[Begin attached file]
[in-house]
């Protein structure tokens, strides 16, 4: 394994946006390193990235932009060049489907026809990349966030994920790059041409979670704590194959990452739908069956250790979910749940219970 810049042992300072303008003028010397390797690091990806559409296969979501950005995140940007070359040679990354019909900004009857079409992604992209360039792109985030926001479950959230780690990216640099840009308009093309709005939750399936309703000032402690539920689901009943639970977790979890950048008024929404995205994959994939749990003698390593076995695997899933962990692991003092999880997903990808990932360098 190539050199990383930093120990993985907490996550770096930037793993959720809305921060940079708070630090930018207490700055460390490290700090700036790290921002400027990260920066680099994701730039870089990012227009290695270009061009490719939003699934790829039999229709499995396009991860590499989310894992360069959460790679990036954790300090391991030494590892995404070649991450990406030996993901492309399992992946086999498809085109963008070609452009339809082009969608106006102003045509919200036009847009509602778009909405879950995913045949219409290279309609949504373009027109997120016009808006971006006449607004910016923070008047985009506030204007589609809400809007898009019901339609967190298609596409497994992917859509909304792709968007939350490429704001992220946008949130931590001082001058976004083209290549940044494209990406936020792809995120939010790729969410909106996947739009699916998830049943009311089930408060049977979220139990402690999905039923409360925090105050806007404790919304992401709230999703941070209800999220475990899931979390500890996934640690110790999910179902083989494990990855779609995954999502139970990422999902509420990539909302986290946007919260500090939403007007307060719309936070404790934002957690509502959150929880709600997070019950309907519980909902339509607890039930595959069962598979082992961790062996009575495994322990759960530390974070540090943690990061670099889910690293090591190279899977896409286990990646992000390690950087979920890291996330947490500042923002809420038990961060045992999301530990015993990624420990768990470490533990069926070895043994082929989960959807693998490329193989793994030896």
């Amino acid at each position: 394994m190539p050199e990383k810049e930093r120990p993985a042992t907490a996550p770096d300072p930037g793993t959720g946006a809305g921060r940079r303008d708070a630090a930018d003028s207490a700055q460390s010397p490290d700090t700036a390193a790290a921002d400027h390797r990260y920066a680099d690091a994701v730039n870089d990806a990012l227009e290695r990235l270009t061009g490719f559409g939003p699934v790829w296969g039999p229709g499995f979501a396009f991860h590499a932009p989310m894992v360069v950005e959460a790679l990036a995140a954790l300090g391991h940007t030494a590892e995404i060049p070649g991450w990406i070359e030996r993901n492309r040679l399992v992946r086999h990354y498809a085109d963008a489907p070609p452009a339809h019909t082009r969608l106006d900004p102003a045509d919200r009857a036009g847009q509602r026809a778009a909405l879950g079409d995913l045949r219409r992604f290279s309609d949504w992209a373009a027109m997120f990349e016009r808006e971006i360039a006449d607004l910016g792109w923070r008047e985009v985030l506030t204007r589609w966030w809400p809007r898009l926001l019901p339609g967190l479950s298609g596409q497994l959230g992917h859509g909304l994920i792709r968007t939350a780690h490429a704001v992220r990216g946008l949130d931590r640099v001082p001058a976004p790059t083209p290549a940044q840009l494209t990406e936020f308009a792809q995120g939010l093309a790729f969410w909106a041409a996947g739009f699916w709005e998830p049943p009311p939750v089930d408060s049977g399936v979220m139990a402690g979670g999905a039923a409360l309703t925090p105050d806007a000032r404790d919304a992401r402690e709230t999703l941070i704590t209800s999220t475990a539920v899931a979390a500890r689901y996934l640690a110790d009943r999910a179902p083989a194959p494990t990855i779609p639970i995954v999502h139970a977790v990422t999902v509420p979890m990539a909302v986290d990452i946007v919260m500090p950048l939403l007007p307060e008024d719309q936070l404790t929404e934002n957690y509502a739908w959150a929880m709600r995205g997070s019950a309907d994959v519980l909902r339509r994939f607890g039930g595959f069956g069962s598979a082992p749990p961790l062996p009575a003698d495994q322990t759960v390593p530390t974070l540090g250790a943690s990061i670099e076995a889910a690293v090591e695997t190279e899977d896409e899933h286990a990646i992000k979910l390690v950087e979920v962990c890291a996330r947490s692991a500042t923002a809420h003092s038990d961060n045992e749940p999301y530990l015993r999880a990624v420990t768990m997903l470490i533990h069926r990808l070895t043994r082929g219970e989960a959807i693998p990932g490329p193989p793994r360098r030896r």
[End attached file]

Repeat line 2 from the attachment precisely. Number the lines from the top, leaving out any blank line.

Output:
């Protein structure tokens, strides 16, 4: 394994946006390193990235932009060049489907026809990349966030994920790059041409979670704590194959990452739908069956250790979910749940219970 810049042992300072303008003028010397390797690091990806559409296969979501950005995140940007070359040679990354019909900004009857079409992604992209360039792109985030926001479950959230780690990216640099840009308009093309709005939750399936309703000032402690539920689901009943639970977790979890950048008024929404995205994959994939749990003698390593076995695997899933962990692991003092999880997903990808990932360098 190539050199990383930093120990993985907490996550770096930037793993959720809305921060940079708070630090930018207490700055460390490290700090700036790290921002400027990260920066680099994701730039870089990012227009290695270009061009490719939003699934790829039999229709499995396009991860590499989310894992360069959460790679990036954790300090391991030494590892995404070649991450990406030996993901492309399992992946086999498809085109963008070609452009339809082009969608106006102003045509919200036009847009509602778009909405879950995913045949219409290279309609949504373009027109997120016009808006971006006449607004910016923070008047985009506030204007589609809400809007898009019901339609967190298609596409497994992917859509909304792709968007939350490429704001992220946008949130931590001082001058976004083209290549940044494209990406936020792809995120939010790729969410909106996947739009699916998830049943009311089930408060049977979220139990402690999905039923409360925090105050806007404790919304992401709230999703941070209800999220475990899931979390500890996934640690110790999910179902083989494990990855779609995954999502139970990422999902509420990539909302986290946007919260500090939403007007307060719309936070404790934002957690509502959150929880709600997070019950309907519980909902339509607890039930595959069962598979082992961790062996009575495994322990759960530390974070540090943690990061670099889910690293090591190279899977896409286990990646992000390690950087979920890291996330947490500042923002809420038990961060045992999301530990015993990624420990768990470490533990069926070895043994082929989960959807693998490329193989793994030896």